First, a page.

Band engineering of Ge was achieved by alloying with Sn. Epitaxy of the alloy layers was conducted on virtual Ge substrates, and made use of the germanium hydrides Ge2H6 and Ge3H8, and the Sn source SnD4. These films exhibit stronger emission than equivalent material deposited directly on Si, and the contributions from the direct and indirect edges can be separated. The indirect-direct crossover composition for Ge1-ySny alloys was determined by photoluminescence (PL). By n-type doping of the Ge1-ySny alloys via P(GeH3)3, P(SiH3)3 and As(SiH3)3, it was possible to enhance photoexcited emission by more than an order-of-magnitude.

The above techniques for deposition of direct gap Ge1-ySny alloys and doping of Ge were combined with p-type doping methods for Ge1-ySny using B2H6 to fabricate pin heterostructure diodes with active layer compositions up to y=0.137. These represent the first direct gap light emitting diodes made from group IV materials. The effect of the single defected n-i¬ interface in a n-Ge/i-Ge1-ySny/p-Ge1-zSnz architecture on electroluminescence (EL) was studied. This led to lattice engineering of the n-type contact layer to produce diodes of n-Ge1-xSnx/i-Ge1-ySny/p-Ge1-zSnz architecture which are devoid of interface defects and therefore exhibit more efficient EL than the previous design. Finally, n-Ge1-ySny/p-Ge1-zSnz pn junction devices were synthesized with varying composition and doping parameters to investigate the effect of these properties on EL.

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2016

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Expanding the optical capabilities of germanium in the infrared range through group IV and III-V-IV alloy systems

Description

The work described in this thesis explores the synthesis of new semiconductors in the Si-Ge-Sn system for application in Si-photonics. Direct gap Ge1-ySny (y=0.12-0.16) alloys with enhanced light emission and absorption are pursued. Monocrystalline layers are grown on Si platforms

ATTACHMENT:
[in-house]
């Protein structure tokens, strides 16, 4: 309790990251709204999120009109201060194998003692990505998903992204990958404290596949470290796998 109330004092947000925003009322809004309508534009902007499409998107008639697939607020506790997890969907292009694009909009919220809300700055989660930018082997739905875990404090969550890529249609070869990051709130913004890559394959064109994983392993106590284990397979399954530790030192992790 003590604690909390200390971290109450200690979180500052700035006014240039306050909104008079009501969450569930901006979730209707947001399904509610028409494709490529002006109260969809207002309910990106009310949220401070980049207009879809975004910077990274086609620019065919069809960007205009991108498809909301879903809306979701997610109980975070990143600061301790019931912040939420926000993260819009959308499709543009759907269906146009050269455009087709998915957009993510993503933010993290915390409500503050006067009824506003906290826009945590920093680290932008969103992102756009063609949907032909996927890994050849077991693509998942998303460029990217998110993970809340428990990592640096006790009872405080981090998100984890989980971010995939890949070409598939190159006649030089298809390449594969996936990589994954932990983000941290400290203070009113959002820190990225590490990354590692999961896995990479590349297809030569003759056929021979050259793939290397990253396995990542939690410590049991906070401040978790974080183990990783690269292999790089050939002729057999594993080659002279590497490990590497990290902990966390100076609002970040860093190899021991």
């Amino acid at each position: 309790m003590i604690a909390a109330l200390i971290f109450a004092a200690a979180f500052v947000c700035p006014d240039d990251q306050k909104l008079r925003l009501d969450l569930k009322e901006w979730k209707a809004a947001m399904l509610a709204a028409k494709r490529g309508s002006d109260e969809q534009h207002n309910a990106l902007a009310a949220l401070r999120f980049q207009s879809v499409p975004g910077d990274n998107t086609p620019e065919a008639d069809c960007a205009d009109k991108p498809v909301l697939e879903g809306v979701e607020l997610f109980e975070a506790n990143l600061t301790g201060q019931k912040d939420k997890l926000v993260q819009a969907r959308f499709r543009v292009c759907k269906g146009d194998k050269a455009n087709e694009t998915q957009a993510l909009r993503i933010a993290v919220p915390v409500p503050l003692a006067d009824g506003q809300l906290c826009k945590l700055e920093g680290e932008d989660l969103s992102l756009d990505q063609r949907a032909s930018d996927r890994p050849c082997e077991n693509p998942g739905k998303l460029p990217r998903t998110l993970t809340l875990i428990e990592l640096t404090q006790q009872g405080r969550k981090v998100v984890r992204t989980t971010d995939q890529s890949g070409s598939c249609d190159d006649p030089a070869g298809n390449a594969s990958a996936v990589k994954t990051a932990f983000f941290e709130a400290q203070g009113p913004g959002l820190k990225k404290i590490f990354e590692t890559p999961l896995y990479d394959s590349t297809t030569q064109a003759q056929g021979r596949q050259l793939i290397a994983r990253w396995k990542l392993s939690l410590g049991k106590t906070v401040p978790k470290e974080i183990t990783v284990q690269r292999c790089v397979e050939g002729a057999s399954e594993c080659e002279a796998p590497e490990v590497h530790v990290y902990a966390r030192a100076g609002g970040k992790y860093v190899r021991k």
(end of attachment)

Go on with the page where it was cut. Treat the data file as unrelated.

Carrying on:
The work described in this thesis explores the synthesis of new semiconductors in the Si-Ge-Sn system for application in Si-photonics. Direct gap Ge1-ySny (y=0.12-0.16) alloys with enhanced light emission and absorption are pursued. Monocrystalline layers are grown on Si platforms via epitaxy-driven reactions between Sn- and Ge-hydrides using compositionally graded buffer layers that mitigate lattice mismatch between the epilayer and Si platforms. Prototype p-i-n structures are fabricated and are found to exhibit direct gap electroluminescence and tunable absorption edges between 2200 and 2700 nm indicating applications in LEDs and detectors. Additionally, a low pressure technique is described producing pseudomorphic Ge1-ySny alloys in the compositional range y=0.06-0.17. Synthesis of these materials is achieved at ultra-low temperatures resulting in nearly defect-free films that far exceed the critical thicknesses predicted by thermodynamic considerations, and provide a chemically driven route toward materials with properties typically associated with molecular beam epitaxy.

Silicon incorporation into Ge1-ySny yields a new class of Ge1-x-ySixSny (y>x) ternary alloys using reactions between Ge3H8, Si4H10, and SnD4. These materials contain small amounts of Si (x=0.05-0.08) and Sn contents of y=0.1-0.15. Photoluminescence studies indicate an intensity enhancement relative to materials with lower Sn contents (y=0.05-0.09). These materials may serve as thermally robust alternatives to Ge1-ySny for mid-infrared (IR) optoelectronic applications.